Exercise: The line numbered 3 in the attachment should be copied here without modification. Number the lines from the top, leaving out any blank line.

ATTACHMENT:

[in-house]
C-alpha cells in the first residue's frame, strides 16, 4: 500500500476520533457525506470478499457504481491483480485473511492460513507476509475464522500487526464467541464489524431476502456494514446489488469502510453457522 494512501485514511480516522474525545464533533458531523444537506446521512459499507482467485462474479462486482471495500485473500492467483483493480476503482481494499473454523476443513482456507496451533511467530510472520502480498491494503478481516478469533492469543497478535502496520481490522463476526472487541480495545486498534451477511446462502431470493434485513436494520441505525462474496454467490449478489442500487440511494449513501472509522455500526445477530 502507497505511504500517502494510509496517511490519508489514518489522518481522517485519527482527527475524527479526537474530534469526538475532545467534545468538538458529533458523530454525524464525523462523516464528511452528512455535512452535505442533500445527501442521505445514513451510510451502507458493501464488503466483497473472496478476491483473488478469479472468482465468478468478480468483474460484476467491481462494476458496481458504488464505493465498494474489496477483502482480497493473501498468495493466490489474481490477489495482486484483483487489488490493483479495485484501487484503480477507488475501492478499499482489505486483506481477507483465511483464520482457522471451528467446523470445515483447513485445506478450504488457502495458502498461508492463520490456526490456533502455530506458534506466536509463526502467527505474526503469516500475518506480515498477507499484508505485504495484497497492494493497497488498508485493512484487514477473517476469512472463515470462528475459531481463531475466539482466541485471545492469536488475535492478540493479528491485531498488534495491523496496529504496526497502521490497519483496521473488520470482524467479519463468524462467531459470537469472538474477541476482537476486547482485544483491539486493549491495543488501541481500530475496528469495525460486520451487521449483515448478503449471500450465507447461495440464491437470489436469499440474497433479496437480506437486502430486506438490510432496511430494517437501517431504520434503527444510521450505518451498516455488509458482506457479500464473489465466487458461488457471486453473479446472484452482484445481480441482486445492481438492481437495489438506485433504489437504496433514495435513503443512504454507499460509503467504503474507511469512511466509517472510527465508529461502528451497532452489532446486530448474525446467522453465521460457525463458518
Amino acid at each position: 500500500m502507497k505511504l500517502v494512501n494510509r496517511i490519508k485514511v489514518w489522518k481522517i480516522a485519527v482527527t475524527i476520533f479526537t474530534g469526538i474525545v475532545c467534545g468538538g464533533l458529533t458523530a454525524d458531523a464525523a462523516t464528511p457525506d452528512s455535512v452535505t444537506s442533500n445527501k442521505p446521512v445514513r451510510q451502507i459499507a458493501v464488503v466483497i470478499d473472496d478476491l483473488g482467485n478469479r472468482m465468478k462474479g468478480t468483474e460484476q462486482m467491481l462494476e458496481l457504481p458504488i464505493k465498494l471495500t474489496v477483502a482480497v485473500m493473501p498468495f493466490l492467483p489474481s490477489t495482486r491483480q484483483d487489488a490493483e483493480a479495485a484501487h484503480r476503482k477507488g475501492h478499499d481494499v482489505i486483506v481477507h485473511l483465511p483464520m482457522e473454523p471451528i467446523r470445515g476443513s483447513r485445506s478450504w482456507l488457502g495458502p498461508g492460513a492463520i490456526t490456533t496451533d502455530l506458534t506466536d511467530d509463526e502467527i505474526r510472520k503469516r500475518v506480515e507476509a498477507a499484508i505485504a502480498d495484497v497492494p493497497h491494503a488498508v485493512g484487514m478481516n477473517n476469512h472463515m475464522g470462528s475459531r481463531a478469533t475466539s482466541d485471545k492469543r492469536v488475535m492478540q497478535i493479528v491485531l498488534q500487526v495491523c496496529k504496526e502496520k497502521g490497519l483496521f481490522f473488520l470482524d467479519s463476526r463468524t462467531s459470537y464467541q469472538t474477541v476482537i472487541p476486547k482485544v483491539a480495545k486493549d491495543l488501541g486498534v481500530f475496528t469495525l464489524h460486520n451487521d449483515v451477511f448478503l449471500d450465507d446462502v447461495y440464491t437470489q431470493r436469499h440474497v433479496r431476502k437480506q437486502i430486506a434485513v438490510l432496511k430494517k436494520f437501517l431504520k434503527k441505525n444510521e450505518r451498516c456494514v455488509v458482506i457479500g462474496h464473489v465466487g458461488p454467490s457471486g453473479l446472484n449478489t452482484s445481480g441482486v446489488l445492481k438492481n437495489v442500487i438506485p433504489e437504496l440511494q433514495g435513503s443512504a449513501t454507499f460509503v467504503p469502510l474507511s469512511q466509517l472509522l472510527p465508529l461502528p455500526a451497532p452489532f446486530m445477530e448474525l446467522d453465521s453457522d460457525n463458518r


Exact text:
Amino acid at each position: 500500500m502507497k505511504l500517502v494512501n494510509r496517511i490519508k485514511v489514518w489522518k481522517i480516522a485519527v482527527t475524527i476520533f479526537t474530534g469526538i474525545v475532545c467534545g468538538g464533533l458529533t458523530a454525524d458531523a464525523a462523516t464528511p457525506d452528512s455535512v452535505t444537506s442533500n445527501k442521505p446521512v445514513r451510510q451502507i459499507a458493501v464488503v466483497i470478499d473472496d478476491l483473488g482467485n478469479r472468482m465468478k462474479g468478480t468483474e460484476q462486482m467491481l462494476e458496481l457504481p458504488i464505493k465498494l471495500t474489496v477483502a482480497v485473500m493473501p498468495f493466490l492467483p489474481s490477489t495482486r491483480q484483483d487489488a490493483e483493480a479495485a484501487h484503480r476503482k477507488g475501492h478499499d481494499v482489505i486483506v481477507h485473511l483465511p483464520m482457522e473454523p471451528i467446523r470445515g476443513s483447513r485445506s478450504w482456507l488457502g495458502p498461508g492460513a492463520i490456526t490456533t496451533d502455530l506458534t506466536d511467530d509463526e502467527i505474526r510472520k503469516r500475518v506480515e507476509a498477507a499484508i505485504a502480498d495484497v497492494p493497497h491494503a488498508v485493512g484487514m478481516n477473517n476469512h472463515m475464522g470462528s475459531r481463531a478469533t475466539s482466541d485471545k492469543r492469536v488475535m492478540q497478535i493479528v491485531l498488534q500487526v495491523c496496529k504496526e502496520k497502521g490497519l483496521f481490522f473488520l470482524d467479519s463476526r463468524t462467531s459470537y464467541q469472538t474477541v476482537i472487541p476486547k482485544v483491539a480495545k486493549d491495543l488501541g486498534v481500530f475496528t469495525l464489524h460486520n451487521d449483515v451477511f448478503l449471500d450465507d446462502v447461495y440464491t437470489q431470493r436469499h440474497v433479496r431476502k437480506q437486502i430486506a434485513v438490510l432496511k430494517k436494520f437501517l431504520k434503527k441505525n444510521e450505518r451498516c456494514v455488509v458482506i457479500g462474496h464473489v465466487g458461488p454467490s457471486g453473479l446472484n449478489t452482484s445481480g441482486v446489488l445492481k438492481n437495489v442500487i438506485p433504489e437504496l440511494q433514495g435513503s443512504a449513501t454507499f460509503v467504503p469502510l474507511s469512511q466509517l472509522l472510527p465508529l461502528p455500526a451497532p452489532f446486530m445477530e448474525l446467522d453465521s453457522d460457525n463458518r